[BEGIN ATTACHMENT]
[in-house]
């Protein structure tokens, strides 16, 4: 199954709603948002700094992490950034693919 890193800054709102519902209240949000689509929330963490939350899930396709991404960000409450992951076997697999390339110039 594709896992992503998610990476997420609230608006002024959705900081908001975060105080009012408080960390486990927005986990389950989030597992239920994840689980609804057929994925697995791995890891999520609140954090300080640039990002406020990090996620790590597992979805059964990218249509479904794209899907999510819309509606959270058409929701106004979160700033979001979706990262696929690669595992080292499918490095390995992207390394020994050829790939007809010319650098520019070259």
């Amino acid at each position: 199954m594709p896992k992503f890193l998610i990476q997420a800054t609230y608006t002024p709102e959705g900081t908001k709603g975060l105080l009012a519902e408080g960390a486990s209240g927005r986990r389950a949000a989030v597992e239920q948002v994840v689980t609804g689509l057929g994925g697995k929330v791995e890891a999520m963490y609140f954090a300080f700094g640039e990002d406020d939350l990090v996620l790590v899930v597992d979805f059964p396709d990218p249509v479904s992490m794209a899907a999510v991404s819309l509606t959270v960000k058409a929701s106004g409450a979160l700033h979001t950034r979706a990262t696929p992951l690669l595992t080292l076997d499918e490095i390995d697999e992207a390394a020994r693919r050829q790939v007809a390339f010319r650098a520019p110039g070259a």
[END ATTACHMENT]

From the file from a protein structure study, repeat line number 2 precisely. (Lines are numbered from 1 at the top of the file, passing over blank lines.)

């Protein structure tokens, strides 16, 4: 199954709603948002700094992490950034693919 890193800054709102519902209240949000689509929330963490939350899930396709991404960000409450992951076997697999390339110039 594709896992992503998610990476997420609230608006002024959705900081908001975060105080009012408080960390486990927005986990389950989030597992239920994840689980609804057929994925697995791995890891999520609140954090300080640039990002406020990090996620790590597992979805059964990218249509479904794209899907999510819309509606959270058409929701106004979160700033979001979706990262696929690669595992080292499918490095390995992207390394020994050829790939007809010319650098520019070259």